Recent Additions to the SECF Lending Library
SECF’s Lending Library gives our members the ability to borrow e-books and audiobooks on a variety of topics relevant to Southern philanthropy. Like any library, we’re constantly updating our offerings with new titles that reflect emerging trends and topics in the news. We’ve highlighted some of our most recent additions below!
If you’re not already using it, you can learn more about the Lending Library here to get started or browse our full collection of titles.
Have a book or author you’d like to borrow that isn’t in our collection? Suggest a title by contacting Stephen Sherman via email at firstname.lastname@example.org or by phone at (404) 524-0911.
Caste: The Origins of Our Discontents
By Isabel Wilkerson
Beyond race, class, or other factors, there is a powerful caste system that influences people's lives and behavior and the nation's fate. Linking the caste systems of America, India, and Nazi Germany, Wilkerson, the opening keynote from last year’s Annual Meeting, explores eight pillars that underlie caste systems across civilizations, including divine will, bloodlines, stigma, and more. Using riveting stories about people – including Martin Luther King, Jr., baseball's Satchel Paige, a single father and his toddler son, Wilkerson herself, and many others – she shows the ways that the insidious undertow of caste is experienced every day. She documents how the Nazis studied the racial systems in America to plan their out-cast of the Jews; she discusses why the cruel logic of caste requires that there be a bottom rung for those in the middle to measure themselves against; she writes about the surprising health costs of caste, in depression and life expectancy, and the effects of this hierarchy on our culture and politics. Finally, she points forward to ways America can move beyond the artificial and destructive separations of human divisions, toward hope in our common humanity.
Hattiesburg: An American City in Black and White
By William Sturkey
If you really want to understand Jim Crow – what it was and how African Americans rose up to defeat it – you should start by visiting Mobile Street in Hattiesburg, Mississippi, the heart of the historic black downtown. There you can see remnants of the shops and churches where, amid the violence and humiliation of segregation, men and women gathered to build a remarkable community. William Sturkey introduces us to both old-timers and newcomers who arrived in search of economic opportunities promised by the railroads, sawmills, and factories of the New South. And he takes us across town into the homes of white Hattiesburgers to show how their lives were shaped by the changing fortunes of the Jim Crow South.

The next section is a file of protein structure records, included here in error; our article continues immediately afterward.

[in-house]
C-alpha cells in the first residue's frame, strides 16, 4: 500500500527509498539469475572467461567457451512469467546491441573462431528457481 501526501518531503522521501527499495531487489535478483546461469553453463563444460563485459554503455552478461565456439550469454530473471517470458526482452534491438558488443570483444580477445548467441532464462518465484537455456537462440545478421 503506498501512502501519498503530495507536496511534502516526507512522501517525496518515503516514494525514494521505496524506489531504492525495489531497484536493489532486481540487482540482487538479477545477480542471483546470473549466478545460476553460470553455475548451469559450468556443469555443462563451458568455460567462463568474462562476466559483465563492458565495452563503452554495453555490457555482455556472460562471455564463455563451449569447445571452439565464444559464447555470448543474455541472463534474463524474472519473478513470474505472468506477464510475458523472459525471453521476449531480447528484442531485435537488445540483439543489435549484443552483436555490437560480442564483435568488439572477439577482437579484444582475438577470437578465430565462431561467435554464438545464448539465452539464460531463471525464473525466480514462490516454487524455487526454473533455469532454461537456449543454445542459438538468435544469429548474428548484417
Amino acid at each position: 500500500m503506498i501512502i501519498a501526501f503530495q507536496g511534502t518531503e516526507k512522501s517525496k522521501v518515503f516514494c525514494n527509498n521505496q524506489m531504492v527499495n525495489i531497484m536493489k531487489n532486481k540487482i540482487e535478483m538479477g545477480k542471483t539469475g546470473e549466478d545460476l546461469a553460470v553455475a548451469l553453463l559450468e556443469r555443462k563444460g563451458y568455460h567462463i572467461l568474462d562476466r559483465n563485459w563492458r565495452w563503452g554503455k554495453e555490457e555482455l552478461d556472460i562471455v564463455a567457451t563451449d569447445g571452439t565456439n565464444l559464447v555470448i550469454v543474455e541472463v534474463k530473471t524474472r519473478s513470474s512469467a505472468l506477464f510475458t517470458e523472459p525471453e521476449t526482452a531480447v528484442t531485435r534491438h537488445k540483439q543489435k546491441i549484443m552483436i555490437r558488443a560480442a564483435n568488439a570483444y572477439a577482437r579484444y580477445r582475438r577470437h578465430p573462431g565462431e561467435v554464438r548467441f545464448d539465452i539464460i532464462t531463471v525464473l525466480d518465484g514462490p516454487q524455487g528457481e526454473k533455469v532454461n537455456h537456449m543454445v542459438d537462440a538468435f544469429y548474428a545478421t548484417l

The Political Determinants of Health
By Daniel E. Dawes; Foreword by David R. Williams
Reduced life expectancy, worsening health outcomes, health inequity, and declining health care options – these are now realities for most Americans. However, in a country of more than 325 million people, addressing everyone's issues is challenging. How can we effect beneficial change for everyone so we all can thrive? What is the great equalizer?
In this book, Daniel E. Dawes argues that political determinants of health create the social drivers – including poor environmental conditions, inadequate transportation, unsafe neighborhoods, and lack of healthy food options – that affect all other dynamics of health. By understanding these determinants, their origins, and their impact on the equitable distribution of opportunities and resources, we will be better equipped to develop and implement actionable solutions to close the health gap.
This book features a foreword by 2021 Annual Meeting opening keynote speaker David R. Williams.
The Liberating Promise of Philanthropy: Stories of Grant-Makers in the South
By Martin Lehfeldt & Jamil Zainaldin
Very little has been written about the way in which the grantmaking foundations have shaped the modern economy and culture of the South. Now Martin Lehfeldt, former SECF president, and Dr. Jamil Zainaldin, president emeritus of the Georgia Humanities Council, fill that gap in our national understanding with this comprehensive yet accessible history of philanthropic organizations' work in the region.
The story they weave begins with the thinking of our country's founders and the role they envisioned for philanthropy in the new republic, unspools its narrative thread through the Civil War, Reconstruction, and two world wars, and end with a thorough examination of modern philanthropy in the Southern states. The book appropriately concludes by chronicling the emergence of SECF, the geographically largest regional association of grantmakers in the country.
A Sin by Any Other Name: Reckoning with Racism and the Heritage of the South
By Robert W. Lee; Foreword by Bernice A. King
The Reverend Robert W. Lee was a little-known pastor at a small church in North Carolina until the Charlottesville protests, when he went public with his denunciation of white supremacy in a captivating speech at the MTV Video Music Awards. Support poured in from around the country, but so did threats of violence from people who opposed the Reverend's message.
In this riveting memoir, he narrates what it was like growing up as a Lee in the South, an experience that was colored by the world of the white Christian majority. He describes the widespread nostalgia for the Lost Cause and his gradual awakening to the unspoken assumptions of white supremacy which had, almost without him knowing it, distorted his values and even his Christian faith. In particular, Lee examines how many white Christians continue to be complicit in a culture of racism and injustice, and how after leaving his pulpit, he was welcomed into a growing movement of activists all across the South who are charting a new course for the region.